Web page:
At the start of my menopause journey, I remember waking up with a jolt at 4am every morning with really tight and painful lower back muscles.
They were so tense and taut that I thought I had a kidney infection! My other muscles and joints were also tight and stiff after waking up; so much so that I almost had to crawl on all fours just to get to the bathroom. At the time, I was struggling with really bad anxiety and I felt like I was falling apart at the seams. I fell into a destructive cycle of not sleeping because I was anxious and waking up feeling exhausted because I was in pain and hadn’t slept. After realising it was the menopause and eventually starting HRT treatment, my symptoms improved and I was back to my old self.
But as I’m sitting here writing this more than two years on, I can feel that my muscles are quite stiff. I haven’t been stressed or working out particularly hard at the gym and so I can only put it down to being one of those things. Time for a massage!
What Causes Muscle Tension?
Muscle tension during the menopause is caused by fluctuations and depletion of both estrogen and progesterone. Low-levels of estrogen lead to high level of cortisol, the stress-hormone, which raises blood pressure and blood sugar. Extended periods of high cortisol and low estrogen causes muscles to tighten and become fatigued. Low-levels of progesterone also tend to cause muscle tension as progesterone has a calming effect on the body and mind.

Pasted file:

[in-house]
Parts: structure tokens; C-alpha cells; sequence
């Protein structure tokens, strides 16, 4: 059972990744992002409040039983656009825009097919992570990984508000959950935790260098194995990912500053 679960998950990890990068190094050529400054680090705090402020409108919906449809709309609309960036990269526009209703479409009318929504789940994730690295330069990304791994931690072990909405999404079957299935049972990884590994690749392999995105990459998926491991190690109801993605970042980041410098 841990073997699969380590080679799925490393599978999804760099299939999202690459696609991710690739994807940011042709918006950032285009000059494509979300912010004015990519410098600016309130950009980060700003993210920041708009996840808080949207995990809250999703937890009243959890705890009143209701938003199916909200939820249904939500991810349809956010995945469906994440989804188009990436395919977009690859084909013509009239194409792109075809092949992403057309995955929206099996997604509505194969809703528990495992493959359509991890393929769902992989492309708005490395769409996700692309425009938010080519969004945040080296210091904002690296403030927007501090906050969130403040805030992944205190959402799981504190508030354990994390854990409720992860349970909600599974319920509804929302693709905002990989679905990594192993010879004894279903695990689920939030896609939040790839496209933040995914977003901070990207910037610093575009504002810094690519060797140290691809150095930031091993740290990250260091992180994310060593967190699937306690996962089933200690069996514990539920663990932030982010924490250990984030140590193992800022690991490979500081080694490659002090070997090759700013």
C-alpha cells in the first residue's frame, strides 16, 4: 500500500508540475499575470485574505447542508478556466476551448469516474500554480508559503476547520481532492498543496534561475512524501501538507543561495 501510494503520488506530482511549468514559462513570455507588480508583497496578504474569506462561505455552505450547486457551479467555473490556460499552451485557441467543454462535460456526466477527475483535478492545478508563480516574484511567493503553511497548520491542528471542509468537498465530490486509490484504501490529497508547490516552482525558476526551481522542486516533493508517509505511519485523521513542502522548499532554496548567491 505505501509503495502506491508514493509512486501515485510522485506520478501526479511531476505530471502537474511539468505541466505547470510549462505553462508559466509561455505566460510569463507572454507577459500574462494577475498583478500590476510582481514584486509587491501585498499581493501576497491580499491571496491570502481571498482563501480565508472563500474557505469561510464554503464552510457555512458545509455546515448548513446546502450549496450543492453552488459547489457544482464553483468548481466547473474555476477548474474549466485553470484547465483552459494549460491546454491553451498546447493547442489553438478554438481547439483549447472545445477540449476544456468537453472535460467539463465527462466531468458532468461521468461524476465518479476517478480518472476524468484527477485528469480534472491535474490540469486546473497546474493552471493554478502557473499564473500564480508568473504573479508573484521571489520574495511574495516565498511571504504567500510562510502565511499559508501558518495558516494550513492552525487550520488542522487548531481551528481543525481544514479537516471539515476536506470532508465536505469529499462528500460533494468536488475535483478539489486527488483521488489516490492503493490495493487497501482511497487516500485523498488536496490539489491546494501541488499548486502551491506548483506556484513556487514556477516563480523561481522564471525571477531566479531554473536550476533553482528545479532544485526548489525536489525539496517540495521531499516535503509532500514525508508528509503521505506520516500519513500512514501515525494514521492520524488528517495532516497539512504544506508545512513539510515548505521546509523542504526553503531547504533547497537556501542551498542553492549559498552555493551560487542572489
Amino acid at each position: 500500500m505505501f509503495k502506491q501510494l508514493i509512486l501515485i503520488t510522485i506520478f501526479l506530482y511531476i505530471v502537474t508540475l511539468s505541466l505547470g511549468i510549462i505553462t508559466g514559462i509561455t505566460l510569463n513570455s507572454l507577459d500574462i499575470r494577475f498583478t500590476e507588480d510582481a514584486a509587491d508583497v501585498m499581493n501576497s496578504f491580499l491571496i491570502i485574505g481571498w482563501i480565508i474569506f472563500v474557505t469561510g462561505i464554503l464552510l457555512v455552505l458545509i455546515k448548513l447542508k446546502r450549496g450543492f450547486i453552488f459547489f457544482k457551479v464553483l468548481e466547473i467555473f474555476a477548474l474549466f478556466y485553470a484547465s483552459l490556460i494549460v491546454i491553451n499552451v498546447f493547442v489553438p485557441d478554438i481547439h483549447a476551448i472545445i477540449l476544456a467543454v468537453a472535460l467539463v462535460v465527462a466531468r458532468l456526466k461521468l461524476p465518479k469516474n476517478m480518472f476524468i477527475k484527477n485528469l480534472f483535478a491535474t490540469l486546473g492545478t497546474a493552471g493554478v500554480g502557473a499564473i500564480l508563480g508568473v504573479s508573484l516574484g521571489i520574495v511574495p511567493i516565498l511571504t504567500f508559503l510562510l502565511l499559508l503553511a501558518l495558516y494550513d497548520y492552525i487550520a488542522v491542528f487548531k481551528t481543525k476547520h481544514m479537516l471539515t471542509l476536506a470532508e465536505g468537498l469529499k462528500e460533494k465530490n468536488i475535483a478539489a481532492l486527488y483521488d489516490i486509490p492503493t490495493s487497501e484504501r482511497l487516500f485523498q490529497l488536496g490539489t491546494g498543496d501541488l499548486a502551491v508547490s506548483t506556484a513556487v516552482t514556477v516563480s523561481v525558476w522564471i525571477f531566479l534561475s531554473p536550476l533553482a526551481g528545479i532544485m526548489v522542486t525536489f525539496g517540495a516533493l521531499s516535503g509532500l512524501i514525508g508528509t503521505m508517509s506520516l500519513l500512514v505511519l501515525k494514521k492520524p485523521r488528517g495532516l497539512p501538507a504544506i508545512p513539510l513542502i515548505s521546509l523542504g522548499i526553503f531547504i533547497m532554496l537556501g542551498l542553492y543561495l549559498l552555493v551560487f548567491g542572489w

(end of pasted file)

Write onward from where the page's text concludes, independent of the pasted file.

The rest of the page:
My Top Tips
Keeping your body supple with regular stretching and exercise is a great way to get blood flowing and strengthen your muscles, keeping them tension-free!
Use heat pads.
Applying heat to tense muscle areas will get the blood flowing to those areas and help your muscles relax. Leave heat pads on for about 20 minutes for the best relief, and be sure to place a towel between you and the pad to avoid burns.
Take a hot bath.
Like heating pads, hot baths are a great way to relax and loosen up tense muscles. Hot baths can calm your nerves, decreasing tension related to stress and anxiety. I always add Epsom Salts or essential oils to draw the toxins out of my muscles and soothe soreness.
Take vitamin D.
Vitamin D is essential for healthy and tension-free muscles. Sunlight is typically the best way to get your daily dose of Vitamin D, but if you’re living in a cloudy city, you can also find it in some foods like fish and dairy products. If that doesn’t work for you, or you are vegetarian / vegan you can take supplements instead.
Get a massage.
For me, this is the best thing for coping with muscle tension. Experienced and skilled massage therapists can feel where the knots and tensions are in your body, so a good massage is a great way to rid your body of tension!
A good night’s sleep is important as it relaxes both your mind and body. How you sleep can also have an effect on muscle tension. Sleeping with a pillow under your knees if you sleep on your back (or between your knees in you sleep on your side and under your abdomen if you sleep on your stomach) helps keep your spine aligned while you rest. Make sure you sleep with a firm pillow that supports your neck and head to avoid stiffness when you wake up.
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